Oftentimes, when delving headfirst into a direct mail campaign, a marketing executive might look to make a big splash by concocting an unnecessarily intricate and eye-catching piece of mail. This could involve outsourcing to a professional design firm, which will undoubtedly charge high prices for conceptualizing and designing a postcard. Instead, avoid this needless cost by creating your own postcards in-house. This is even more important for small business owners for whom cutting costs at every possible avenue is always a desired goal. Business 2 Community suggests that there is a wealth of user-friendly software programs that provide easy, customizable designs or professional pre-designed templates.
Marketing executives at the recent ExactTarget Connections conference in Indianapolis, Indiana, agreed that the future of direct marketing will depend on the personalized consumer experiences that come from building strong emotional relationships and connections, Direct Marketing News reports. Much of this engagement between marketing executives and customers will ultimately be driven by the prevalence of demographic and consumer data. This data is extremely valuable during the planning and strategizing processes of a direct marketing or direct mail campaign.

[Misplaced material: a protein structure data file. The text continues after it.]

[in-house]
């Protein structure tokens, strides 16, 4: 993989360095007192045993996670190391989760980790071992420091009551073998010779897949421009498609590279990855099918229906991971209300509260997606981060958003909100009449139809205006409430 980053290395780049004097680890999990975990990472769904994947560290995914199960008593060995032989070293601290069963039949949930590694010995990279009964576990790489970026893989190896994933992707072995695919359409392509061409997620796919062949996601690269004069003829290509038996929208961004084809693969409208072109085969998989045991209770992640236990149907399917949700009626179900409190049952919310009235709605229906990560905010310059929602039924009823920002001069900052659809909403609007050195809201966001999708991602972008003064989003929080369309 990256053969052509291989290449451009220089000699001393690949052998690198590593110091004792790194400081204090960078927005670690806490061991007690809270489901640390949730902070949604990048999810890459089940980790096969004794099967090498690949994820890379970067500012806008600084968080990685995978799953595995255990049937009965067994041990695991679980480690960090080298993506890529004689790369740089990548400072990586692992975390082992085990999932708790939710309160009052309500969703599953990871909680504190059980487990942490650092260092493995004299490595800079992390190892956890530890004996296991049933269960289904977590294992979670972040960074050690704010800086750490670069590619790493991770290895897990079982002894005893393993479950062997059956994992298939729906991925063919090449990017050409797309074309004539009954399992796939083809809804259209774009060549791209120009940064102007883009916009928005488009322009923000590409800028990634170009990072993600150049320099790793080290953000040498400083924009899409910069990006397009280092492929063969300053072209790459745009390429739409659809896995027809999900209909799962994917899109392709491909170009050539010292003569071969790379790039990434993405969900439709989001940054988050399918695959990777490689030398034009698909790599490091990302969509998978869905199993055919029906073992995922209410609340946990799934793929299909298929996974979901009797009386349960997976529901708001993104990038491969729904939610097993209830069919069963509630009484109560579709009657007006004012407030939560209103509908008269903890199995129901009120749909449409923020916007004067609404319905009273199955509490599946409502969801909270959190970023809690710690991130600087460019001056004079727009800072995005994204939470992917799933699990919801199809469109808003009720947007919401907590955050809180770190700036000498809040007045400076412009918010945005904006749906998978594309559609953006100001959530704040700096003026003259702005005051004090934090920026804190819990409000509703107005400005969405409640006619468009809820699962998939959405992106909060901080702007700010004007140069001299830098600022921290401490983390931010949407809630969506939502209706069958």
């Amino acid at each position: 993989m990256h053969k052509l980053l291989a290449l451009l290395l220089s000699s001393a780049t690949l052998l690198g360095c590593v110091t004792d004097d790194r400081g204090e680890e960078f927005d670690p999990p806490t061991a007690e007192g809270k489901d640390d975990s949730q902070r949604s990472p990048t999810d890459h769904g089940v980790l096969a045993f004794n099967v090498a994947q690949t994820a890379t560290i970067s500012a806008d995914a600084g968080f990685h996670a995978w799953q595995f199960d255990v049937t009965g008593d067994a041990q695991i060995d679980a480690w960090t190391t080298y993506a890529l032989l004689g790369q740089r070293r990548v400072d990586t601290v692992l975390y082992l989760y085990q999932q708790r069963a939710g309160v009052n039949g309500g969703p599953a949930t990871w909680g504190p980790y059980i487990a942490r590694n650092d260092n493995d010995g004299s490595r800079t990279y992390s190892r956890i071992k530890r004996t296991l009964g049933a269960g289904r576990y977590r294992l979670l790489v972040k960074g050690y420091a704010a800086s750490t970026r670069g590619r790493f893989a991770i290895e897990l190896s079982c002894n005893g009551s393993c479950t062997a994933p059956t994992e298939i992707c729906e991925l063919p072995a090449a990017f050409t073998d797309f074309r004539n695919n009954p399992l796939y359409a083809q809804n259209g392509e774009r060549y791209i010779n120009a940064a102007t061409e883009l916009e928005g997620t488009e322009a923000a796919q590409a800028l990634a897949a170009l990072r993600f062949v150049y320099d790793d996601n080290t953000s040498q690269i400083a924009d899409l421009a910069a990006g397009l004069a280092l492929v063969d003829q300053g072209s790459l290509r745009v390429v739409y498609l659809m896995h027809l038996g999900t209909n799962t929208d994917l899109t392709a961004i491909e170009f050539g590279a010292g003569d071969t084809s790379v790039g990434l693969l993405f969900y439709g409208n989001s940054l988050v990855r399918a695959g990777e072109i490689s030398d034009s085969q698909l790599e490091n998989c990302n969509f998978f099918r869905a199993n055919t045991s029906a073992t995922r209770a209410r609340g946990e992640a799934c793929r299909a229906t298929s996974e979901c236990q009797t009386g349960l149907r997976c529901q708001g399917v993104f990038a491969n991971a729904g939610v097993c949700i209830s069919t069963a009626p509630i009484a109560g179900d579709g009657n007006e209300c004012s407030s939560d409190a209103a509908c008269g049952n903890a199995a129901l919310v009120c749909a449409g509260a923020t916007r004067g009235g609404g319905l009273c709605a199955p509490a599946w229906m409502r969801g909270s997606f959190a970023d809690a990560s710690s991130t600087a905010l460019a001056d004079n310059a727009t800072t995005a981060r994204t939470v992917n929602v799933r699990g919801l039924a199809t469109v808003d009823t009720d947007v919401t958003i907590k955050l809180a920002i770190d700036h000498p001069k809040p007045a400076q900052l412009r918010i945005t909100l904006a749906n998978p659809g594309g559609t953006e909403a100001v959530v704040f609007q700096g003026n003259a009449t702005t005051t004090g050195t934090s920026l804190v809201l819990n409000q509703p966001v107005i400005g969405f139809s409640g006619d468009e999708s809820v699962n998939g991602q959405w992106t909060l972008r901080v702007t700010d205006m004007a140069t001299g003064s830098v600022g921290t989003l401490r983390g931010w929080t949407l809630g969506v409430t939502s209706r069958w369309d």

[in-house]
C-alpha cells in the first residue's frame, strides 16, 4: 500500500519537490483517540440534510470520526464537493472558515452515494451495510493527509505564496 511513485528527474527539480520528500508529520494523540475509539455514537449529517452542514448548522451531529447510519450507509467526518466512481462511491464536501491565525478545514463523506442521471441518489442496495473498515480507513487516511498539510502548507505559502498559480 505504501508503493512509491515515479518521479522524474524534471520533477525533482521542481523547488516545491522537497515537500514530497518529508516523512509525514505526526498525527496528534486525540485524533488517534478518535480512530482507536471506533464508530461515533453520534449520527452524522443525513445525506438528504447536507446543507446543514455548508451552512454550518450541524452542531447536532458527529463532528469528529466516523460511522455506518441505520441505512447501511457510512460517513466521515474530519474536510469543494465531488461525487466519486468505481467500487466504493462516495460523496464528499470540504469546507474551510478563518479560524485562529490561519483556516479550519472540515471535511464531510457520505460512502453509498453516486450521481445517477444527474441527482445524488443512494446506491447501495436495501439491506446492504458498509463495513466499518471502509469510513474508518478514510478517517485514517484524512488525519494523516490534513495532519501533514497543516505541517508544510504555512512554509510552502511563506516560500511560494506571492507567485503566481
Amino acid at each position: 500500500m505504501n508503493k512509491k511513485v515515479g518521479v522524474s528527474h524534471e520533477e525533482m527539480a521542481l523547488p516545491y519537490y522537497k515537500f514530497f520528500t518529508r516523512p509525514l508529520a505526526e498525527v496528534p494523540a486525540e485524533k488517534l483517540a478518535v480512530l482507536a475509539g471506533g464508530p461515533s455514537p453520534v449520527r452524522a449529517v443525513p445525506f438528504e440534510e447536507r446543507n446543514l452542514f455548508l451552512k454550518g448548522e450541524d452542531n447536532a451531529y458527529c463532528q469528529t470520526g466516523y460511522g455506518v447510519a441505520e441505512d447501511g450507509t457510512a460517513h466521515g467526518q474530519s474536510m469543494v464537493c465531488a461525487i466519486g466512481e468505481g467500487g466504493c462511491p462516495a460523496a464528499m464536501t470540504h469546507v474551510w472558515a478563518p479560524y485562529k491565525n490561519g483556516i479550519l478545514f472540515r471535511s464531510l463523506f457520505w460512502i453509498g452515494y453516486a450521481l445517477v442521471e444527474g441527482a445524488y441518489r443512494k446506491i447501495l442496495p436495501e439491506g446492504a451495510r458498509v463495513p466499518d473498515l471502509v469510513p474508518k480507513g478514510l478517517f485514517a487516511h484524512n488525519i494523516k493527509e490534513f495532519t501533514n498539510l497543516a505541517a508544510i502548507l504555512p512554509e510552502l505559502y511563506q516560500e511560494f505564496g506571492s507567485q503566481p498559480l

The conference was formed as an initiative to integrate data gleaned by a company across multiple disparate channels. By creating or acquiring targeted mailing lists that rely on a wealth of personal data, marketing executives can craft campaigns that are focused, clearly-defined and efficiently-run. Ensuring that the right direct mail pieces and direct marketing ad campaigns reach the right audiences could mean a great deal to the bottom line of a company in determining its return on investment (ROI).
“Data is king,” Scott McCorkle, the vice president and general manager for software at ExactTarget, told the news source. “Data is what drives relevance.”
A recent survey highlighted the various marketing channels utilized by small business owners and how effective marketing executives were in measuring the results of their direct marketing campaigns, The Herald Bulletin reports. The Pitney Bowes Small Business Marketing Survey polled 756 small business owners and discovered that most had inadequate metrics for measuring direct mail and email marketing response rates and returns on investment (ROI).
According to the survey, more than 80 percent of respondents failed to measure their direct mail effectiveness, while 73 percent of survey participants did not effectively measure the response rates on their email marketing campaigns. Additionally, the survey highlighted the importance of implementing multi channel marketing efforts. Combining direct mail and direct marketing efforts with an email campaign was noted by the survey authors as being an effective marketing practice.
For direct mail and direct marketing executives, failure to properly measure the returns on investment of a marketing campaign is tantamount to an incomplete effort. With the advent of new technologies – including mobile marketing channels and social media networks – marketing executives have to justify the success of direct mail. Implementing a system of tracking response rates could make a big difference when compared to simply sending out a mass campaign and relying on a “throw it and see if it sticks” philosophy.